Standing Proud …. and so they should

SIRC’s Administration Director Dipesh Pradhan reflected on the year that was – a tough and difficult year that saw the Nepalese experience two large earthquakes in April and May respectively, with continued strong aftershocks – another two days ago measuring 4.5 on the Richter scale.  Thousands lost their lives, and many more injured – some very seriously with spinal cord injuries.  It is these seriously injured patients that arrived to SIRC for medical care and SCI rehabilitation.

SIRC was a 52-bed facility, that in a matter of weeks, had to ramp up to accommodate over 200 SCI patients.  The heads of department of medical care, nursing, rehabilitation, physiotherapy, occupational therapy and social work had to get their heads together fast to determine how they were going to accommodate a 4-fold increase in the number of patients, whilst maintaining the medical care and rehabilitation for over 30 SCI patients already being cared for at the facility.

Key staff members immediately mobilized  and targeted every major hospital in the Kathmandu Valley, identifying patients with spinal cord injuries who would need to be transported carefully to SIRC.  SIRC staff also taught medical staff the importance of regular turning of the patient to prevent pressure sores and early insert of catheters to avoid infection – two key actions that ultimately can save the life of the SCI patient if done from the outset.

Their efforts were coordinated by Dipesh and his team back at SIRC.  Communication was easiest through the use of Facebook on smartphones (there was not enough electricity to run laptops or a strong enough internet connection to guarantee quick responses).  The transport of SCI patients is a job for specialists only, so every driver and ambulance available was dispatched to transport patients to SIRC, one by one, and very carefully.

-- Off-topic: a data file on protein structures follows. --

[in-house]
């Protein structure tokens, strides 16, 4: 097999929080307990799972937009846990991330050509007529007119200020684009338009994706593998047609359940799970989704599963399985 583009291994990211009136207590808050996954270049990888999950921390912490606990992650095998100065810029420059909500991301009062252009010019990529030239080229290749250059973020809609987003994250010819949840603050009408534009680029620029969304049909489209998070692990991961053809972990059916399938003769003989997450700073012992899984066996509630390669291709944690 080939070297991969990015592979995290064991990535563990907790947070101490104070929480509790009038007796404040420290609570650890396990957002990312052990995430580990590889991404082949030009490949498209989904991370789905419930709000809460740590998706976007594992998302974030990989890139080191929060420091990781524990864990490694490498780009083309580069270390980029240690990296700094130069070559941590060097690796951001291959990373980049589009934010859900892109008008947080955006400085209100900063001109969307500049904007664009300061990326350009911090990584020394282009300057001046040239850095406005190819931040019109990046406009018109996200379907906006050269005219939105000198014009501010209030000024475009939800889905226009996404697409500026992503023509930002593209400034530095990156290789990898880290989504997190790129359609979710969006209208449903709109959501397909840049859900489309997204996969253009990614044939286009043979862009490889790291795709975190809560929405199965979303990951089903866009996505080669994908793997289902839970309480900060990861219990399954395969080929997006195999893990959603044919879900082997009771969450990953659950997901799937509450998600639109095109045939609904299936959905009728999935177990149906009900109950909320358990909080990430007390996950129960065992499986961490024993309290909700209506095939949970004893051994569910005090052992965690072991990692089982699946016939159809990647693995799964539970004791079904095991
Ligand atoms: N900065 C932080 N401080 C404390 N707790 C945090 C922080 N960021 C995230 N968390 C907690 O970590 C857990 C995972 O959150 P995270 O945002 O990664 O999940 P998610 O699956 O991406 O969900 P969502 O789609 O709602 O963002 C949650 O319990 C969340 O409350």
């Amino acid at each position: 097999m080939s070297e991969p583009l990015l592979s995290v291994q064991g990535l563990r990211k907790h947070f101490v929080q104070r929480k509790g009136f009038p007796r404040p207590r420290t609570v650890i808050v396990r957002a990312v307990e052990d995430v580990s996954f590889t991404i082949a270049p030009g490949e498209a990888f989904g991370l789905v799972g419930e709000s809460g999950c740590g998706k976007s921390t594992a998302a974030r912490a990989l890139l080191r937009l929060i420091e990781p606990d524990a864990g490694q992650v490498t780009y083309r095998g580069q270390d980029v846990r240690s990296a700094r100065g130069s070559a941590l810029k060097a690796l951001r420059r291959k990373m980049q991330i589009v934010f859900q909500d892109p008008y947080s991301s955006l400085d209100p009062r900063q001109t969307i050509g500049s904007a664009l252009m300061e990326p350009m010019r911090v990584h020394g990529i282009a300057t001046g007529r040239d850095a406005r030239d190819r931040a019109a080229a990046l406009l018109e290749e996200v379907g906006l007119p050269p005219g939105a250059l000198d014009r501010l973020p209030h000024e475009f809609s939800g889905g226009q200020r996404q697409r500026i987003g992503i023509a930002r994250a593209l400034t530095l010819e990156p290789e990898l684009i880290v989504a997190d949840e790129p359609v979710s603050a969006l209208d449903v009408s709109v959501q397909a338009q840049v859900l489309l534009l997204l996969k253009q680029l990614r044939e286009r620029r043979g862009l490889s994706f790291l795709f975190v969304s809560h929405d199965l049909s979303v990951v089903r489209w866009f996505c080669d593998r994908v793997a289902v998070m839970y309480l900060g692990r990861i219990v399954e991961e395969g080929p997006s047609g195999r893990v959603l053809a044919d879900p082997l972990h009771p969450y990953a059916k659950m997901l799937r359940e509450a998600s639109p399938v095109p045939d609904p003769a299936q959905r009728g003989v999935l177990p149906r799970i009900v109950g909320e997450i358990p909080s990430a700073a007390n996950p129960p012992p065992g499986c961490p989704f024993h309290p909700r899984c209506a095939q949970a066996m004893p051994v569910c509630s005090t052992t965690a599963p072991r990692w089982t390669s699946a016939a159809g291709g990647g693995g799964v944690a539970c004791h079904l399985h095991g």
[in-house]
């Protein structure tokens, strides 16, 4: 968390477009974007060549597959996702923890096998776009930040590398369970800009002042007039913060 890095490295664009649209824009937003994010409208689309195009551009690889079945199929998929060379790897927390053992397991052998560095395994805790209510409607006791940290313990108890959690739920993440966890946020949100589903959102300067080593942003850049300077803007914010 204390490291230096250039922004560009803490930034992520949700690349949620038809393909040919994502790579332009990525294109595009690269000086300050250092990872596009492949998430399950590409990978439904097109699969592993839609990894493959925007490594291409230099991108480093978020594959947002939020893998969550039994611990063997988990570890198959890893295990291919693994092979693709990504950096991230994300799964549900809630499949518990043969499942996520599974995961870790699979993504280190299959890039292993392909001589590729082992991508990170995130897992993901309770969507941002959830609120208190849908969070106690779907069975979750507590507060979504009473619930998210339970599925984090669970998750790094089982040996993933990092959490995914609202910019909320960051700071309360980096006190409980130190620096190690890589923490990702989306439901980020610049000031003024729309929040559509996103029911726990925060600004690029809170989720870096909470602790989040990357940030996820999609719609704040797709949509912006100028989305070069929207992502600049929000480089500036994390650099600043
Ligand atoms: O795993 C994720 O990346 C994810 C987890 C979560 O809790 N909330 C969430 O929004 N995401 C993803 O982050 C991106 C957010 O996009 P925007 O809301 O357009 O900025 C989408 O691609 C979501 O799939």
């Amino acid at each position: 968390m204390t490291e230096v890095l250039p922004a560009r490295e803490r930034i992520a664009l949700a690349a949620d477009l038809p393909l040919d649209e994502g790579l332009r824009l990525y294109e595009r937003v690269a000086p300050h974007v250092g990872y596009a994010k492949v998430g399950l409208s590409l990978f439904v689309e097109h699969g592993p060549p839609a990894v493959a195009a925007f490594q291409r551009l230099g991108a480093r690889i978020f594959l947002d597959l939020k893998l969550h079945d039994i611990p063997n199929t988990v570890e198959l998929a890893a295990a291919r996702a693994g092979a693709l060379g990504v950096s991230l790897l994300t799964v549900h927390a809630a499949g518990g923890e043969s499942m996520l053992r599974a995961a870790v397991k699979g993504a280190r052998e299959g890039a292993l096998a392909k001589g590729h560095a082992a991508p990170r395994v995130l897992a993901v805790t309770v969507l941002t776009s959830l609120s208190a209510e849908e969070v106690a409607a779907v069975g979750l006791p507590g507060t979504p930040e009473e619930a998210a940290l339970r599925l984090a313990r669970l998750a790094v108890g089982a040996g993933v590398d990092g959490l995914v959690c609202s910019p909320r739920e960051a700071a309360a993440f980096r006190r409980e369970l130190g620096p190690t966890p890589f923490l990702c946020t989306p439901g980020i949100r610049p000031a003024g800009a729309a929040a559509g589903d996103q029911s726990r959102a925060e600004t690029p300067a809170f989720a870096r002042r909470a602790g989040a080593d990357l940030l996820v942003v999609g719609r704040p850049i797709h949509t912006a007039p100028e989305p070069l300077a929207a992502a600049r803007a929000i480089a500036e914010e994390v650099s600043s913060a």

In Nepal, it is expected a family member will accompany the patient to bathe, feed and care for the patient, do their laundry as well as any other general care needed.  This meant the kitchen staff, in a matter of days had to provide two meals and one snack for over 600 people …. every day! ….. from a kitchen no bigger than my sunroom and dining area combined.

With such an increase in the number of people at the facility, keeping the wards, walkways, bathrooms and common areas clean was a huge challenge.  The ladies who do a straight up job, had their work cut out for them.

The office staff were inundated with paperwork and book-keeping, fielding phonecalls from the Nepalese Government’s Ministry of Health and Population, as well as many other iNGOs and SCI colleagues from around the world, wanting to help.

The Management Team had some big decisions to make, many many decisions in fact …. all needing a decision immediately with so little information but still having to make the best decisions they could.  They sure stepped up to the plate.

All this is to say, SIRC and their family of staff rose to the challenge that was presented to them, and went on to save the lives and futures of many people so cruelly affected by the earthquakes.  I was in awe with what the Board as well as Esha and her team could achieve with so little, indeed humbled and proud to be even associated with SIRC.

It’s now been 5 months since the ferocious earthquakes, and despite the ongoing aftershocks, life has settled down somewhat so it was time to stop, breathe, reflect and celebrate.  SIRC does celebration very well let me tall ya!

Esha and Dipesh led a staff meeting on September 22nd to express their gratitude to the staff for their remarkable work and efforts in Nepal’s time of need and recognized a few individuals who shone like stars throughout such a difficult time.  The following are a few photos showing the noticeably larger number of staff, along with photos of some of those SuperStars I was telling you about.

Jai Spinal!

The noticeably larger team at SIRC

The noticeably larger team at SIRC

Staff recognition 1

Team Leader of the cleaning crew

Team Leader of the cleaning crew

Suman is one of the excellent drivers at SIRC

Suman is one of the excellent drivers at SIRC

Staff recognition 4

Photo credit:  SIRC

About Kate Coffey

After 25+ years in the investment management industry, I packed in my job and spent 2014 living and working in Nepal and Bangladesh, and visited some other places in between. It took me on a journey I did not expect, had me fall in love with Nepal and it's people, and become inspired at the work of Spinal Injury Rehabilitation Centre (SIRC) located 2 hours east of Kathmandu in the Sanga foothills. Since 2014, I have continued my warm relationship with SIRC and worked closely with my friends there in the aftermath of the 2015 earthquakes to date. This blog initially started out as a travelogue of sorts to keep friends and family worldwide updated while I was off on my travels in 2014. Since then it has morphed into a life story of the many places I have lived and worked and of the wonderful people I have met along the way. I hope you enjoy.
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